Washington Post, Cost of cleaning up Harvey will bring new test of governance for Trump and the GOP, Mike DeBonis and Damian Paletta, Aug. 28, 2017. Harvey’s devastation poses President Trump’s first test in emergency assistance, potentially revealing whether he can overcome Congress’s deep divisions over spending and the budget to prioritize aid.
It will also test whether Trump can suspend his adversarial governing style and even postpone his own agenda, notably an overhaul of the tax code, to assemble a major — and costly — package that could be directed to law enforcement, emergency relief, schools, infrastructure, hospitals, food banks and several other entities.
The storm comes as Washington was gripped with a budget battle and little time to resolve differences. Many government operations are funded through only the end of September, and Trump has threatened to partially shut down the government if lawmakers don’t approve $1.6 billion in funding to construct parts of a wall along the U.S.-Mexico border.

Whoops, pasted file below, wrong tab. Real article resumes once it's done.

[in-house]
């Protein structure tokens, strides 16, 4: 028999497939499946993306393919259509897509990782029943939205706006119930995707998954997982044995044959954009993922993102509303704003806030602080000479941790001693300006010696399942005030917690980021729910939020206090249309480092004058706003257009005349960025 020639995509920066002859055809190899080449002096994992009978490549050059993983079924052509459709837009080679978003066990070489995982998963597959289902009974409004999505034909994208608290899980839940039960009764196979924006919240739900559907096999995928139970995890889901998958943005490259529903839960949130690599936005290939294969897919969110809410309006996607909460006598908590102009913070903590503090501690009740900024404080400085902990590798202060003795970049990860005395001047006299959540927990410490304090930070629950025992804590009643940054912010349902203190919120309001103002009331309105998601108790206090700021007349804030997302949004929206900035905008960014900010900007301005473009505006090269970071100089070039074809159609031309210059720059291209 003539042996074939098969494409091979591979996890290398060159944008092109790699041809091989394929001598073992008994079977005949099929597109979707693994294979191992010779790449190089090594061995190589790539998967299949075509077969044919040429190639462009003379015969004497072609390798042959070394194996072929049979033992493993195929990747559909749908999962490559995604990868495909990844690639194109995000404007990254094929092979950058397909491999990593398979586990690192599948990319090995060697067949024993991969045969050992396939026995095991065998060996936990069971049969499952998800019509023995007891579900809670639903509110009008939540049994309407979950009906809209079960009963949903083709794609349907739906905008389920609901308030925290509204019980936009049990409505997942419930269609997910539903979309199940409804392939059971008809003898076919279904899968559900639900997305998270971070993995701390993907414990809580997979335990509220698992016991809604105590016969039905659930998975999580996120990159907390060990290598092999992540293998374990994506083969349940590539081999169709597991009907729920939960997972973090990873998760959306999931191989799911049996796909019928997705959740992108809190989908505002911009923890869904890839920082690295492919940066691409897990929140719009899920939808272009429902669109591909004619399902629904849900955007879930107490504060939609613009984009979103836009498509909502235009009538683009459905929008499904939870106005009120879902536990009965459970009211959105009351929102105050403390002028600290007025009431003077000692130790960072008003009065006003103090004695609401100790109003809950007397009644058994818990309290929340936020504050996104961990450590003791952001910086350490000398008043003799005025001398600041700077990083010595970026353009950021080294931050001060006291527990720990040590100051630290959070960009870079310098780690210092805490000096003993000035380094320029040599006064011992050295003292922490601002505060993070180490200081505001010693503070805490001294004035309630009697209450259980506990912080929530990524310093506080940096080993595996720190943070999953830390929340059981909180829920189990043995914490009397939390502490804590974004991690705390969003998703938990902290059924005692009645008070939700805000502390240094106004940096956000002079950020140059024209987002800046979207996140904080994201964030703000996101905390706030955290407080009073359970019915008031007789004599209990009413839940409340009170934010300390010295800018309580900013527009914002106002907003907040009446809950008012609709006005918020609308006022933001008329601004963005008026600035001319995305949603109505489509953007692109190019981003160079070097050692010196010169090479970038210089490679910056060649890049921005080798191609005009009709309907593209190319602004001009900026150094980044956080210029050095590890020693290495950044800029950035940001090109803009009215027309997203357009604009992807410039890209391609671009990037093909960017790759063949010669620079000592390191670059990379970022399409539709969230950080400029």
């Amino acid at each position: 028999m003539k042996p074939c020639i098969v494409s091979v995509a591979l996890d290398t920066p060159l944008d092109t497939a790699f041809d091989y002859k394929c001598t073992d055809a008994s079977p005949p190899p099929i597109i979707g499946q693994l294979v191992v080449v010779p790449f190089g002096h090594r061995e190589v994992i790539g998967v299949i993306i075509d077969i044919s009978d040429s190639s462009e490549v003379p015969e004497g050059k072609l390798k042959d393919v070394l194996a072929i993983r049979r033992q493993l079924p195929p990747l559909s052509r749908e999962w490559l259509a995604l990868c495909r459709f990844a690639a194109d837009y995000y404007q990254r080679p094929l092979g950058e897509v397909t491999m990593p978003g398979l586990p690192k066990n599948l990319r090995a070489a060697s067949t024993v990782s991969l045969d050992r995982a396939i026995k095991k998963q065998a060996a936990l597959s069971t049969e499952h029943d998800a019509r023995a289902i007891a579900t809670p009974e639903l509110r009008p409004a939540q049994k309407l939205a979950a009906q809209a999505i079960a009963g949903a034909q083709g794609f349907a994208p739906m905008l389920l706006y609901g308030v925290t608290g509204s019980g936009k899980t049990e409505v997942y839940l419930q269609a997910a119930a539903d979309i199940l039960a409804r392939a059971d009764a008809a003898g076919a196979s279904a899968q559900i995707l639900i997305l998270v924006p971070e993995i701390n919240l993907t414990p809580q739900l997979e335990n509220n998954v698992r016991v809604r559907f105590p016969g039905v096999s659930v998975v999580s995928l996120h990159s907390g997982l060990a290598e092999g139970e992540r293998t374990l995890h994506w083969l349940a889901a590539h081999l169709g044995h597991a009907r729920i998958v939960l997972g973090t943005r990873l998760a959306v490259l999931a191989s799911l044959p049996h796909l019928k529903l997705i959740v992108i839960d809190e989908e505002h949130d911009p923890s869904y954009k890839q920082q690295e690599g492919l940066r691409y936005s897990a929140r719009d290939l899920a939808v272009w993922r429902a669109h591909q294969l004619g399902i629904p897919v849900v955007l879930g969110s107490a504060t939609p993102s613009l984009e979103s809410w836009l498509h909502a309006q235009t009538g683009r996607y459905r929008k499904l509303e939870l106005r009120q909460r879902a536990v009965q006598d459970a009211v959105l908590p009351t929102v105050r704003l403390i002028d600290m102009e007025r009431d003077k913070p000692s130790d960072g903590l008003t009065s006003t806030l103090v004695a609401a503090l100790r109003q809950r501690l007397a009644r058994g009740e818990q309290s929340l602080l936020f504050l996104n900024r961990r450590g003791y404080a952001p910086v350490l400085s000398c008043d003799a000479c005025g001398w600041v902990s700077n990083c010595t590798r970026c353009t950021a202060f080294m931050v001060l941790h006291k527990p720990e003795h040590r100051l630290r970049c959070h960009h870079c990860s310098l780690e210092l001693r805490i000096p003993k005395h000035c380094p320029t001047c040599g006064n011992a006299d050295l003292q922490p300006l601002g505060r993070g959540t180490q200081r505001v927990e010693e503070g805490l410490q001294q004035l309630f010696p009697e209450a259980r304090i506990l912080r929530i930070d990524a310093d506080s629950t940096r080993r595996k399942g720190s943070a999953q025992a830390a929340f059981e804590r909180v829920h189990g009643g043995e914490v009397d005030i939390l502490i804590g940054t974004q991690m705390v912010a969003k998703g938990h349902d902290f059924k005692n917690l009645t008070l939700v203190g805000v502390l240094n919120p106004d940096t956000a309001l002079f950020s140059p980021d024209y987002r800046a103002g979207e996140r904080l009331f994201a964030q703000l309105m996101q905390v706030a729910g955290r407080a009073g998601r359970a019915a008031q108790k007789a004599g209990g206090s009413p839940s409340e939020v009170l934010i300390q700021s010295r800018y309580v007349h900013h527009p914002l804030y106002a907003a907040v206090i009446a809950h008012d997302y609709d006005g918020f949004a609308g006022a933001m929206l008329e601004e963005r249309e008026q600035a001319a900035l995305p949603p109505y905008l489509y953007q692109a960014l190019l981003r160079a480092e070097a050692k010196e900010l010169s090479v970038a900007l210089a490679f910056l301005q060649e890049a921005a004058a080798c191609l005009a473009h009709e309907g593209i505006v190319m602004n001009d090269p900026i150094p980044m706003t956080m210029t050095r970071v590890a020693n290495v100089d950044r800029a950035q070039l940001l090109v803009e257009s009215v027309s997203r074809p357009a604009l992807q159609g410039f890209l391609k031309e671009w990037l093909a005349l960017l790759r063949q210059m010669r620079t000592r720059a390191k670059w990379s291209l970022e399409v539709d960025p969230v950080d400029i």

Harvey could upend that budget fight, pressuring politicians to reach a quick resolution. That is because a government shutdown could sideline agencies involved in a rescue and relief effort that officials are predicting will last years.
The federal government had only $50.6 billion in cash reserves as of Thursday, down from more than $350 billion in January. It has drawn down this account because Congress has not been able to reach an agreement on how to deal with the debt ceiling.
Major New Trump-Russia Investigative Lead
Felix Sater (front) with Donald Trump (via Flickr of Emilio Labrador)
Washington Post, While Trump ran for president, his company was pursuing a plan to develop a Trump Tower in Moscow, Carol D. Leonnig, Tom Hamburger and Rosalind S. Helderman, Aug. 28, 2017 (print edition). The Trump Organization was pursuing the plan in late 2015 and early 2016, according to several people familiar with the proposal and new records reviewed by the company’s lawyers. As part of the discussions, a Russian-born real estate developer urged Donald Trump to come to Moscow to tout the proposal and suggested he could get President Vladimir Putin to say “great things” about Trump, according to several people who have been briefed on his correspondence.